On the other hand, auto-event variables are variables you will not use frequently. However, when you do it will be to extract an attribute that is not being tracked. So value for example here will be the attribute. The name is the attribute in this case. “Type” is also an attribute you could get if you wanted to. You also have class. So all the ones we’re familiar with are already there. 

But you can already execute what you want with what is already available to you in GTM. So before creating any additional variables, make sure to see what is already there in Google Tag Manager. What I mean is the information that GTM shows in the preview mode for variables at a certain point in time when you want something to happen (in the left event pannel). If GTM can’t see anything, if it’s not showing the details you’re looking for then you can proceed to add a variable to give you this visibility. 

In our case, this was to use the name attribute so you could see more details coming under “Variables” in GTM. So we used the name attribute that you see in the “Elements” section.

And you’d see the values for the name attribute (which is “add-to-cart“) appear here in GTM:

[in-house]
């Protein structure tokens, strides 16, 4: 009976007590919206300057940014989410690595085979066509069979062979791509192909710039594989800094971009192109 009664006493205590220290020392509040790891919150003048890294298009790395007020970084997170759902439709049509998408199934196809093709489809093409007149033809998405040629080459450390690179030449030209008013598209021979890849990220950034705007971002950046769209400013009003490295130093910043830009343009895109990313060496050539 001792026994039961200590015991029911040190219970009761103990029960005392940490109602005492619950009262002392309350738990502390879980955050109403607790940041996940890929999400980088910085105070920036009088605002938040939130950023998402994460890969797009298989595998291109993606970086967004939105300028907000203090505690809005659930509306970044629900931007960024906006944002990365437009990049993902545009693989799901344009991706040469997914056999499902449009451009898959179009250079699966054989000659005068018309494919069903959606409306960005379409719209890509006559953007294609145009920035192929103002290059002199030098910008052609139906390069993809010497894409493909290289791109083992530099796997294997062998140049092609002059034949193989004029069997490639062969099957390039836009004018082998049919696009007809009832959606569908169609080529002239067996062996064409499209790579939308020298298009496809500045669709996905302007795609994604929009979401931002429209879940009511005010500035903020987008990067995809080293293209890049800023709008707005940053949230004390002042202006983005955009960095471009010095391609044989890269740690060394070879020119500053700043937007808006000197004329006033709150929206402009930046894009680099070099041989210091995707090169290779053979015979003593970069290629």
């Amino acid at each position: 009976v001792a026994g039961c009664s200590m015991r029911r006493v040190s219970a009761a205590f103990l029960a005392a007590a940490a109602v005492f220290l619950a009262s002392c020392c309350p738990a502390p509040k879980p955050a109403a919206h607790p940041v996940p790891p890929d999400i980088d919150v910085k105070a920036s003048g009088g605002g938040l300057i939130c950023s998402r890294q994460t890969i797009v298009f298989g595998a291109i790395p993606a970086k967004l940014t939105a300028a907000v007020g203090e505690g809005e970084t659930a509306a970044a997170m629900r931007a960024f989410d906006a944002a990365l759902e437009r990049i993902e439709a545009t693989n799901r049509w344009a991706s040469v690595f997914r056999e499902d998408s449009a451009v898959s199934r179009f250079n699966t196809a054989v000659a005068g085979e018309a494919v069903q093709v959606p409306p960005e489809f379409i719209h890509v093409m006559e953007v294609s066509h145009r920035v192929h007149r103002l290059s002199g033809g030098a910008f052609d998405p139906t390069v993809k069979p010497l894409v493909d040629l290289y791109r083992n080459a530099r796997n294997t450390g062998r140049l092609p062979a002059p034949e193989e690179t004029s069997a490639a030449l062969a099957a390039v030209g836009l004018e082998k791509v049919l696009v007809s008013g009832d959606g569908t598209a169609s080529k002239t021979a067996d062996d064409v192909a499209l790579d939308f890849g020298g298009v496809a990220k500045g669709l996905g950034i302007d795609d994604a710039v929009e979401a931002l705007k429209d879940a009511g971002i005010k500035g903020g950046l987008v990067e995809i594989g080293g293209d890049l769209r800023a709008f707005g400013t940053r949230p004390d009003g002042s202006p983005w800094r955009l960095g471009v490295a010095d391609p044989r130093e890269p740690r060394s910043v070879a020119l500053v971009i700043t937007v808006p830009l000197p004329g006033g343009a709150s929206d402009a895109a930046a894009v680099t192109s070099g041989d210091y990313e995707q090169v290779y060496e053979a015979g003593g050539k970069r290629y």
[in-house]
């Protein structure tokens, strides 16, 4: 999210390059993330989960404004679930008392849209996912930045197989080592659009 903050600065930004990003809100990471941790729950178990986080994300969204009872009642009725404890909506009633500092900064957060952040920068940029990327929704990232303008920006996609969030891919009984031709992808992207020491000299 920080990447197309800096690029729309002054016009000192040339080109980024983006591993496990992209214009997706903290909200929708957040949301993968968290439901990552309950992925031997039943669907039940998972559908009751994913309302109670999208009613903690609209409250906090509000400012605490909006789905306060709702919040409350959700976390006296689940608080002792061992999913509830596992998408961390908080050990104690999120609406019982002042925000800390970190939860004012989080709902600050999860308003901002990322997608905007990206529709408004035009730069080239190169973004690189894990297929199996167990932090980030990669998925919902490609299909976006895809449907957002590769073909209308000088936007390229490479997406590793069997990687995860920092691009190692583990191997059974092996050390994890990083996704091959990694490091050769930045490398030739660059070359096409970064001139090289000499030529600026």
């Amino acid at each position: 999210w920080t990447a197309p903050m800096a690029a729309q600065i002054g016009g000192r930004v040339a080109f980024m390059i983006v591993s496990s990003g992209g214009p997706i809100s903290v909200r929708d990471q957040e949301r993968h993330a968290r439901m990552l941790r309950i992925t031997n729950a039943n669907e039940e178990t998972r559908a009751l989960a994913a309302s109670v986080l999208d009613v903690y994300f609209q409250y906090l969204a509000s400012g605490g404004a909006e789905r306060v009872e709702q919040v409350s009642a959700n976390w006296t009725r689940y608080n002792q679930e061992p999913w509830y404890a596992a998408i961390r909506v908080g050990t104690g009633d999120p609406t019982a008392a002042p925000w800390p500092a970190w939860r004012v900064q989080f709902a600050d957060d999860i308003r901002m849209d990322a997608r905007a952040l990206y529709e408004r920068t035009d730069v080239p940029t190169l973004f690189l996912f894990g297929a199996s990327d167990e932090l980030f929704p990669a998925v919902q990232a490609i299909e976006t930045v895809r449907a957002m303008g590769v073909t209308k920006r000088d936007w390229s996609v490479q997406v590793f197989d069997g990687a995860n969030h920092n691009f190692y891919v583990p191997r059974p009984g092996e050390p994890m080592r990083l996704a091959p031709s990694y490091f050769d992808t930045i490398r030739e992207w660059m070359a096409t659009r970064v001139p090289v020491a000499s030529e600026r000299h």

Finally, we have looked at the auto-event and the custom event variables. Don’t forget that you certainly won’t be using custom event since you already have built-in variables that do the exact same job.  

Most of the auto-event variations are built-ins too except for anything that is customized and distinct to your setup. This will be an attribute that you and you can use the auto-event element attribute to extract its information when needed. 


Here are the top of the food chain resources from Simo Ahava. There is Simo’s variable guide for Google Tag Manager that is always updated. This is an awesome guide detailing all the different variables. 

As Chris Mercer puts it: 

Half of this tool is just knowing what’s possible. 

Chris Mercer

This is important to remember because it doesn’t suggest that you should be all-knowing about each facet of GTM, but knowing what is possible is already a step closer to what you could do in the future. You then have an understanding of how GTM operates which can prepare you to address a situation like the one we’ve covered today whereby there’s a custom attribute. Then you might think of custom event, and in this scenario, it’ll be easier and faster for you to search through your resources like this post to find your solution. 

Simo also has a guide on tracking form engagement that you should read.

Now what’s left for you to do is to practice and use your dev tools because you probably noticed that we used it multiple times for this post. 

Right-click and inspect, look at the attributes that are available and find one that may be useful to you and that you can use to pull in details from. The auto-event variable connected to the “Elements” attribute will help you pull it in into GTM. 

Remember to first make sure to verify if your variables that are already in GTM have the value you need. This may require a discussion with your developer who can help you with this matter.